|Authors||Chen, Alexander, Waite, Laura, Mocumbi, Ana O., Chan, Yih Kai, Beilby, Justin, Ojji, Dike B. and Stewart, Simon|
More people from sub-Saharan Africa aged between 20 years and 60 years are affected by end-organ damage due to underlying hypertension than people in high-income countries. However, there is a paucity of data on the pattern of elevated blood pressure among adolescents aged 10–19 years in sub-Saharan Africa. We aimed to provide pooled estimates of high blood pressure prevalence and mean levels in adolescents aged 10–19 years across sub-Saharan Africa.
In this systematic review and meta-analysis, we searched PubMed, Google Scholar, African Index Medicus, and Embase to identify studies published from Jan 1, 2010, to Dec 31, 2021. To be included, primary studies had to be observational studies of adolescents aged 10–19 years residing in sub-Saharan African countries reporting the pooled prevalence of elevated blood pressure or with enough data to compute these estimates. We excluded studies on non-systemic hypertension, in African people not living in sub-Saharan Africa, with participant selection based on the presence of hypertension, and with adult cohorts in which we could not disaggregate data for adolescents. We independently extracted relevant data from individual studies using a standard data extraction form. We used a random-effects model to estimate the pooled prevalence of elevated blood pressure and mean systolic blood pressure (SBP) and diastolic blood pressure (DBP) levels overall and on a sex-specific basis. This study is registered with PROSPERO (CRD42022297948).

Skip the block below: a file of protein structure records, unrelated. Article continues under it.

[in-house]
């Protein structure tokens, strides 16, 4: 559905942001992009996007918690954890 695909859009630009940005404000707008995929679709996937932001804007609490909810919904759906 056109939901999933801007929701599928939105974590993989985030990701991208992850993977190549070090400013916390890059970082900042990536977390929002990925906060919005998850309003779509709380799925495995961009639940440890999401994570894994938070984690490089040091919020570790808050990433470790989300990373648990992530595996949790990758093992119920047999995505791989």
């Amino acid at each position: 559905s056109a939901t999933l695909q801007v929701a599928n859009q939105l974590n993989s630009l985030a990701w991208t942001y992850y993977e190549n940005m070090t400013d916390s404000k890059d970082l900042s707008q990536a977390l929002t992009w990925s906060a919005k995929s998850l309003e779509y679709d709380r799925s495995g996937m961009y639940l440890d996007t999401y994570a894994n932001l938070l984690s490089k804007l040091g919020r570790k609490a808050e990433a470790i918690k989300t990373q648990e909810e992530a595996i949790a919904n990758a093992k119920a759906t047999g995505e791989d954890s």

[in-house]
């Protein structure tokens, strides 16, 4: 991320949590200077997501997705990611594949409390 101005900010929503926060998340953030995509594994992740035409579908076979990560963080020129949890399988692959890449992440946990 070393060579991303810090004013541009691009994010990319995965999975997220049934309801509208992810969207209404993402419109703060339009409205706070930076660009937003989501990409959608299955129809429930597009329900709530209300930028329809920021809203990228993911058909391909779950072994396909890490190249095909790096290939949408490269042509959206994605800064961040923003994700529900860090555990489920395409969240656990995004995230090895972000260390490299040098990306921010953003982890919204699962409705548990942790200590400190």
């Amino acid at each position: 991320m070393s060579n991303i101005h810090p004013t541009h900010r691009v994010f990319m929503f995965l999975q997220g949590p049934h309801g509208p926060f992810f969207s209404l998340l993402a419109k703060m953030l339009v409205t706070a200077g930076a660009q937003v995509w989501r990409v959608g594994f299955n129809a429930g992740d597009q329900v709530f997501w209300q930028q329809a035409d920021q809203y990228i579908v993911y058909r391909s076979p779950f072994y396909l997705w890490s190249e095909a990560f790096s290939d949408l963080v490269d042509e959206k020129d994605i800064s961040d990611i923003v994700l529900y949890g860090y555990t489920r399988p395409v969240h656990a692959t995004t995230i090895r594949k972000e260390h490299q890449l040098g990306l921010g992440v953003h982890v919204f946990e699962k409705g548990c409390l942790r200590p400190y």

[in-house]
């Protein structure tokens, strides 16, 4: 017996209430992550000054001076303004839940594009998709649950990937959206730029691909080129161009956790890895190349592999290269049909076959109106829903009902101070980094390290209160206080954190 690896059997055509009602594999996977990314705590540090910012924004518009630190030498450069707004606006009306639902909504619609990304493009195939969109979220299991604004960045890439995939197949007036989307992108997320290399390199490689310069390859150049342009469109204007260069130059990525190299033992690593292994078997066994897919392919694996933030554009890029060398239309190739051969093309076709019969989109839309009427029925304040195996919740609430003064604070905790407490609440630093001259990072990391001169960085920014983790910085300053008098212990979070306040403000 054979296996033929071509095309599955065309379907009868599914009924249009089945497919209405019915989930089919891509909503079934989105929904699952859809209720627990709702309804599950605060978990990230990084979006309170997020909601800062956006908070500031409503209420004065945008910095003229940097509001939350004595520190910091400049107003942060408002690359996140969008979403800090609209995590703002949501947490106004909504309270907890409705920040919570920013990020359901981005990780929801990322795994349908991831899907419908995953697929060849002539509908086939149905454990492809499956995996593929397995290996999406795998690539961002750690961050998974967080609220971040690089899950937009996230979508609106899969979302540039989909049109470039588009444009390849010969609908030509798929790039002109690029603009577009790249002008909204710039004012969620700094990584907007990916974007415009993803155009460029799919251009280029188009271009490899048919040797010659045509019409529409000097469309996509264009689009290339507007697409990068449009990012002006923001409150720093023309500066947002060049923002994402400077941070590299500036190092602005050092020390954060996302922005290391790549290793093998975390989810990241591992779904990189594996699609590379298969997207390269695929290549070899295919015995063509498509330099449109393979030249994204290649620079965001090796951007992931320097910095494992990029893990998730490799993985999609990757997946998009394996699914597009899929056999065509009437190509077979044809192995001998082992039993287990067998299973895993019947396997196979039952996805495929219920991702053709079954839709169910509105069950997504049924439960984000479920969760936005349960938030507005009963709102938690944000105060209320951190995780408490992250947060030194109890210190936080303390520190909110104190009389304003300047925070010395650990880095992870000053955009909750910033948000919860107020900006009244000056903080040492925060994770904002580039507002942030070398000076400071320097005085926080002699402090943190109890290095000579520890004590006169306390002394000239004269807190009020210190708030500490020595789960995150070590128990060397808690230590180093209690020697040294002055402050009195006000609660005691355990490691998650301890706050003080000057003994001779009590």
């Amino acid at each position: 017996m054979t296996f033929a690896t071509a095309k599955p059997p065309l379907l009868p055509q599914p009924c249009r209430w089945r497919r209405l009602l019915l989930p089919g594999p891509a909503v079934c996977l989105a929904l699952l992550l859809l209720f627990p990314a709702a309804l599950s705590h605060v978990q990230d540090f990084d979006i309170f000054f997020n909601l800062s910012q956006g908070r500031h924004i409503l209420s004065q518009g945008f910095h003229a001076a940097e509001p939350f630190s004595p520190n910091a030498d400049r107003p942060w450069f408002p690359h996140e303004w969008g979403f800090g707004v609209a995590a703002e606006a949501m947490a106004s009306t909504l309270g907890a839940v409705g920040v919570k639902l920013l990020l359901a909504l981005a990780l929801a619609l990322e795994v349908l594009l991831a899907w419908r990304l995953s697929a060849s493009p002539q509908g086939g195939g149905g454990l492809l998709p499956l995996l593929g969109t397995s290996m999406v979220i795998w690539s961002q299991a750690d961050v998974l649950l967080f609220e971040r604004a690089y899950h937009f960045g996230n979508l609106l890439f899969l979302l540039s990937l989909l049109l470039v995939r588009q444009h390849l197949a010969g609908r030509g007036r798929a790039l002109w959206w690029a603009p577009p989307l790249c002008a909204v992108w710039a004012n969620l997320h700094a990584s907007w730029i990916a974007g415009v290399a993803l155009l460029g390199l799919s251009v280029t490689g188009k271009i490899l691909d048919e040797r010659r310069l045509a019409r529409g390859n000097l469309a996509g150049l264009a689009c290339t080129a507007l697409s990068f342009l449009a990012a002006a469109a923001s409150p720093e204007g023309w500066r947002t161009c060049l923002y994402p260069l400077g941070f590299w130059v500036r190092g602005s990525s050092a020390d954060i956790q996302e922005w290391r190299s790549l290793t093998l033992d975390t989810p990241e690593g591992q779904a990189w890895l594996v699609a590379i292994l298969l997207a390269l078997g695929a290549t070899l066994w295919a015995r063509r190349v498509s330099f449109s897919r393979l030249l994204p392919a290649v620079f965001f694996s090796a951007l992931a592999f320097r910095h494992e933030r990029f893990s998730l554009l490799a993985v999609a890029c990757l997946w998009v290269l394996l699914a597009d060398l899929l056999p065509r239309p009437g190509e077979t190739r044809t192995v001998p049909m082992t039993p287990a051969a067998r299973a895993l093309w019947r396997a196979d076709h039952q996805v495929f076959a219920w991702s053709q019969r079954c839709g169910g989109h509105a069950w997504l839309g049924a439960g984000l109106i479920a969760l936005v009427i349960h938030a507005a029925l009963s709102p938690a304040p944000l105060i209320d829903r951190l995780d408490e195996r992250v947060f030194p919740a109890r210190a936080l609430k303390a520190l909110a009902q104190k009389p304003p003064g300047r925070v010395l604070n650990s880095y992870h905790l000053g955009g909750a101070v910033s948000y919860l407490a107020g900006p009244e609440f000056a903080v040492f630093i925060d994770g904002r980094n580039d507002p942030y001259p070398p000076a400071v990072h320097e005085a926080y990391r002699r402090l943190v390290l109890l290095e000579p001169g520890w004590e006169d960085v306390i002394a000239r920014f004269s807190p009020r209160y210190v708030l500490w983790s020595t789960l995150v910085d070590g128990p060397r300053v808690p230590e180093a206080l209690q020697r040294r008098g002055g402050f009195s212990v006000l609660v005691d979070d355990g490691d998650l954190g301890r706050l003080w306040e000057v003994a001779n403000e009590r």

We identified 2559 studies, and assessed 81 full-text studies for eligibility, of which 36 studies comprising 37 926 participants aged 10–19 years from ten (20%) of 49 sub-Saharan African countries were eligible. A pooled sample of 29 696 adolescents informed meta-analyses of elevated blood pressure and 27 155 adolescents informed meta-analyses of mean blood pressure. Sex data were available from 26 818 adolescents (14 369 [53·6%] were female and 12 449 [46·4%] were male) for the prevalence of elevated blood pressure and 23 777 adolescents (12 864 [54·1%] were female and 10 913 [45·9%] were male) for mean blood pressure. Study quality was high, with no low-quality studies. The reported prevalence of elevated blood pressure ranged from 4 (0·2%) of 1727 to 1755 (25·1%) of 6980 (pooled prevalence 9·9%, 95% CI 7·3–12·5; I2=99·2%, pheterogeneity<0·0001). Mean SBP was 111 mm Hg (95% CI 108–114) and mean DBP was 68 mm Hg (66–70). 13·4% (95% CI 12·9–13·9; pheterogeneity<0·0001) of male participants had elevated blood pressure compared with 11·9% (11·3–12·4; pheterogeneity<0·0001) of female participants (odds ratio 1·04, 95% CI 0·81–1·34; pheterogeneity<0·0001).
To our knowledge, this systematic review and meta-analysis is the first systematic synthesis of blood pressure data specifically derived from adolescents in sub-Saharan Africa. Although many low-income countries were not represented in our study, our findings suggest that approximately one in ten adolescents have elevated blood pressure across sub-Saharan Africa. Accordingly, there is an urgent need to improve preventive heart-health programmes in the region.